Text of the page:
The PBGV is generally a healthy and carefree breed. Hereditary eye abnormalities include persistent pupillary membranes and retinal folds, neither of which commonly effect vision. There have been a few cases of glaucoma recently reported, a condition which usually results in blindness. Some juvenile animals may suffer from an aseptic meningitis characterized by lethargy, fever and neck or back pain. This syndrome, known as PBGV pain syndrome, varies in severity among affected animals and in rare instances can be fatal. Seizure disorders and epilepsy are infrequently reported within the breed, as are hip dysplasia, patellar luxation and elbow dysplasia. Hypothyroidism, food allergies and skin allergies have also been reported.

Care
  They should have daily walks to burn off excess energy. They need to be brushed regularly, but not daily, to avoid matting and tangles. To keep the coat well groomed it must be stripped. Hairs must be pulled out of the coat using either a special stripping tool or the finger and thumb. The coat is shallow rooted and is made to come out if trapped, so this grooming method causes no pain. They need regular ear cleanings to prevent yeast infections and clipping of the claws is normally needed once or twice a month.
Part of the charm of a PBGV is its tousled, unkempt appearance.

Living Conditions
  Will do okay in an apartment if sufficiently exercised. They are very active indoors and prefer cooler weather, but will do okay in warmer weather. This is one breed that should not be allowed to be off lead. The hunting instinct is too strong. All that is needed is one small scent and your hunter will be off on the chase. Having a secure, fenced-in yard is a very good idea. The PBGV like to dig and can be great escape artists. Watch for small holes and/or signs of interest along the fence line. He would as soon go under as he would to go over.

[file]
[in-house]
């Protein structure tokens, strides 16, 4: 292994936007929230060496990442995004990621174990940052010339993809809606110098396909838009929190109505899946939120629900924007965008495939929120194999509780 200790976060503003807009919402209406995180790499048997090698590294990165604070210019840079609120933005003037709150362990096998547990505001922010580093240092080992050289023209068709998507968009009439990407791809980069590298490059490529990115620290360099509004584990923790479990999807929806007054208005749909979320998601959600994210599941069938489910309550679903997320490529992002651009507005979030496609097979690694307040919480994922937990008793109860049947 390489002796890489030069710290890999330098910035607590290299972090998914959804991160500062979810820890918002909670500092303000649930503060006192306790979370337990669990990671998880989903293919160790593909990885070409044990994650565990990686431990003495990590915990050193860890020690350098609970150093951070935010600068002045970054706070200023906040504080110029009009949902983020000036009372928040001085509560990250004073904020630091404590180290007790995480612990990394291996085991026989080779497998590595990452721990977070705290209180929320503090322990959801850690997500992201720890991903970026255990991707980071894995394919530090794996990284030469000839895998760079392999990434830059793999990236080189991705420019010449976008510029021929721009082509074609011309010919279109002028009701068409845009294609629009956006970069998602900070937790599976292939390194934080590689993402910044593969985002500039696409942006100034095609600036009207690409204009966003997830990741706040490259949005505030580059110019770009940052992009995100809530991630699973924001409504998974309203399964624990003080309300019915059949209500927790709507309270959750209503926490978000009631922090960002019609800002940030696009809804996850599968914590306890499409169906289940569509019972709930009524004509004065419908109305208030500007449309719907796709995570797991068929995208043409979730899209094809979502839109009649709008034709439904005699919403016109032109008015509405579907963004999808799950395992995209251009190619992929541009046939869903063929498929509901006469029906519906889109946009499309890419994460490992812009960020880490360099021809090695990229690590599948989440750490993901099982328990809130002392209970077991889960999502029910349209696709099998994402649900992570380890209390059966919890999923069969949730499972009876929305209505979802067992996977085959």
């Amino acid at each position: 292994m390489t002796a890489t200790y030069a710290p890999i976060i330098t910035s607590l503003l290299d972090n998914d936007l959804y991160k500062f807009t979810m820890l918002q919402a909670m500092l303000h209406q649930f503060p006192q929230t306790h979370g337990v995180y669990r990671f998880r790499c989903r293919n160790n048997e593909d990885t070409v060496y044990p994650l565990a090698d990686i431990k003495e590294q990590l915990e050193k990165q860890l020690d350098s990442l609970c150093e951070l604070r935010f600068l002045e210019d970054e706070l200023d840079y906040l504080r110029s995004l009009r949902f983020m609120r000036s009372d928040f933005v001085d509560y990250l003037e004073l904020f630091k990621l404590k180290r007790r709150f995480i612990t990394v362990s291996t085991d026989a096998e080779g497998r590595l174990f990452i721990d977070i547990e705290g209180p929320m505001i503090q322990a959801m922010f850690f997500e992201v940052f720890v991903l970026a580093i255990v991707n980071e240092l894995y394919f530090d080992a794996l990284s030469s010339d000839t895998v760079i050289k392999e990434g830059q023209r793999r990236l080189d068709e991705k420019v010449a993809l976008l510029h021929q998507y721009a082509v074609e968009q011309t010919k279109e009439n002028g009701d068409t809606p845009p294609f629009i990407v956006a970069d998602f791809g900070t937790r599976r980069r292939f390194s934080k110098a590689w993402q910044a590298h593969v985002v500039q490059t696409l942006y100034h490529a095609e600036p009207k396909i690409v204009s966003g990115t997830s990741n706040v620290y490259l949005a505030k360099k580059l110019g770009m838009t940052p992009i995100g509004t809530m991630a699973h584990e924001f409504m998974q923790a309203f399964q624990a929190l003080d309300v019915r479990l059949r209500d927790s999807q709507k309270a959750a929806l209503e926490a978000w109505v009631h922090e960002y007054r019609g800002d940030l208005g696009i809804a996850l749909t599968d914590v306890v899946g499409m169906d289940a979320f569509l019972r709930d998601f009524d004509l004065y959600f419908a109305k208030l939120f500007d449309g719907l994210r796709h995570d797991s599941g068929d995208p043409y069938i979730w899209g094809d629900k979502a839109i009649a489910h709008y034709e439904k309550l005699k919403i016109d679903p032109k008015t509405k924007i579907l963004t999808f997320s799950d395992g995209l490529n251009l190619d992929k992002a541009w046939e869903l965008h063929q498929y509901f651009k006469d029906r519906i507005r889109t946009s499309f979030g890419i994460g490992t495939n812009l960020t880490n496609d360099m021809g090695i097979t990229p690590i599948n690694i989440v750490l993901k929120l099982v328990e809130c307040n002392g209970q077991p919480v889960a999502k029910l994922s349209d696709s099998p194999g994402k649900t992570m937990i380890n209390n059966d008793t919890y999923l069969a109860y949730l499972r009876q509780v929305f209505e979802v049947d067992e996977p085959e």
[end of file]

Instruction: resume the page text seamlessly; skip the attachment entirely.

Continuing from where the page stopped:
Trainability
  PBGVs are classic hounds dogs, which can make them a challenge to train. They are willful and stubborn and don't like to be told what to do, but like other hounds will do almost anything for a treat. Training should begin early to establish leadership, and sessions should be kept short to accommodate the PBGVs often short attention span. Consistency is important, as they will walk all over a trainer who bends the rules, even once.
  PBGVs can not be trusted off leash in an unfenced yard. These little guys will take off after squirrels or rabbits and will completely ignore your calls to return home. Even the most obedient PBGV has a one-track mind once he's spotted. Once basic obedience has been mastered, PBGV's should graduate on to agility training. This activity can burn off excess energy while allowing the dog to use his mind, which is important to this thinking breed.

Activity Requirement
  Petit Basset Griffon Vendeens are small, but they are active dogs who require vigorous exercise to maintain health, happiness and an even temperament. Daily walks and the opportunity to run and stretch their legs are a minimum. Their size makes them appealing to apartment dwellers, but a commitment needs to be made to exercise your PBGV extensively.
  Mental stimulation is also important to the PBGV's temperament. When bored or lonely, they will find ways to entertain themselves, which usually involves destructive behavior. It is important to give your PBGV interesting things to do during the day. Advanced training on the agility course can also help keep their minds active while also providing physical exercise.

Grooming
 The PBGV’s rough coat has a harsh texture and a thick, short undercoat. It is long, but not excessively so. The result is a dog with a natural, casual, tousled appearance.